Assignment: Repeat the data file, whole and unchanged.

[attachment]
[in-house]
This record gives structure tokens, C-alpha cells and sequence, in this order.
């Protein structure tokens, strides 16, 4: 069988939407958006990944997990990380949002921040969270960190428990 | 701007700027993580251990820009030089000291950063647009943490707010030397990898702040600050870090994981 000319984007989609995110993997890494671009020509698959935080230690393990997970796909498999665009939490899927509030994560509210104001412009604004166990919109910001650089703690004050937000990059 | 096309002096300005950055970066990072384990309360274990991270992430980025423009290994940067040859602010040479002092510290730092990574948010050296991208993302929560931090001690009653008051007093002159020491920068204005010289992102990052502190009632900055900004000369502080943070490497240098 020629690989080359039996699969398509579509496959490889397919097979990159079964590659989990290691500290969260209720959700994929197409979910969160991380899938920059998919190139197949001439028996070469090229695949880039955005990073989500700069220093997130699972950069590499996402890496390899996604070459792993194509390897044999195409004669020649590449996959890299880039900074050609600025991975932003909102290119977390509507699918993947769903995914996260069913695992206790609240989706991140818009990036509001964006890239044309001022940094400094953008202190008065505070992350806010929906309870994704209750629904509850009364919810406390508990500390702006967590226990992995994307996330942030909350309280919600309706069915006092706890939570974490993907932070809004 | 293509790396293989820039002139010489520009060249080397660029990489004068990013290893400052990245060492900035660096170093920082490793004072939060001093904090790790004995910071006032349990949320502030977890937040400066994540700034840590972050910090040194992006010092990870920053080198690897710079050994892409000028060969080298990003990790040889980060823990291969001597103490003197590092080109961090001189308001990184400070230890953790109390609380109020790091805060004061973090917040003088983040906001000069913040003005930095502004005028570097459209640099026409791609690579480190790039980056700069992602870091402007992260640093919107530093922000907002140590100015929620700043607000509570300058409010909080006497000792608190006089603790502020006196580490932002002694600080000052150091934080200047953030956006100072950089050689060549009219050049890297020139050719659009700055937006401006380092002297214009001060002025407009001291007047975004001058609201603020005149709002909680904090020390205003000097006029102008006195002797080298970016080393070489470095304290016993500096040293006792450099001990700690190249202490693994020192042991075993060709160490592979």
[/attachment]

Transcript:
[in-house]
This record gives structure tokens, C-alpha cells and sequence, in this order.
């Protein structure tokens, strides 16, 4: 069988939407958006990944997990990380949002921040969270960190428990 | 701007700027993580251990820009030089000291950063647009943490707010030397990898702040600050870090994981 000319984007989609995110993997890494671009020509698959935080230690393990997970796909498999665009939490899927509030994560509210104001412009604004166990919109910001650089703690004050937000990059 | 096309002096300005950055970066990072384990309360274990991270992430980025423009290994940067040859602010040479002092510290730092990574948010050296991208993302929560931090001690009653008051007093002159020491920068204005010289992102990052502190009632900055900004000369502080943070490497240098 020629690989080359039996699969398509579509496959490889397919097979990159079964590659989990290691500290969260209720959700994929197409979910969160991380899938920059998919190139197949001439028996070469090229695949880039955005990073989500700069220093997130699972950069590499996402890496390899996604070459792993194509390897044999195409004669020649590449996959890299880039900074050609600025991975932003909102290119977390509507699918993947769903995914996260069913695992206790609240989706991140818009990036509001964006890239044309001022940094400094953008202190008065505070992350806010929906309870994704209750629904509850009364919810406390508990500390702006967590226990992995994307996330942030909350309280919600309706069915006092706890939570974490993907932070809004 | 293509790396293989820039002139010489520009060249080397660029990489004068990013290893400052990245060492900035660096170093920082490793004072939060001093904090790790004995910071006032349990949320502030977890937040400066994540700034840590972050910090040194992006010092990870920053080198690897710079050994892409000028060969080298990003990790040889980060823990291969001597103490003197590092080109961090001189308001990184400070230890953790109390609380109020790091805060004061973090917040003088983040906001000069913040003005930095502004005028570097459209640099026409791609690579480190790039980056700069992602870091402007992260640093919107530093922000907002140590100015929620700043607000509570300058409010909080006497000792608190006089603790502020006196580490932002002694600080000052150091934080200047953030956006100072950089050689060549009219050049890297020139050719659009700055937006401006380092002297214009001060002025407009001291007047975004001058609201603020005149709002909680904090020390205003000097006029102008006195002797080298970016080393070489470095304290016993500096040293006792450099001990700690190249202490693994020192042991075993060709160490592979």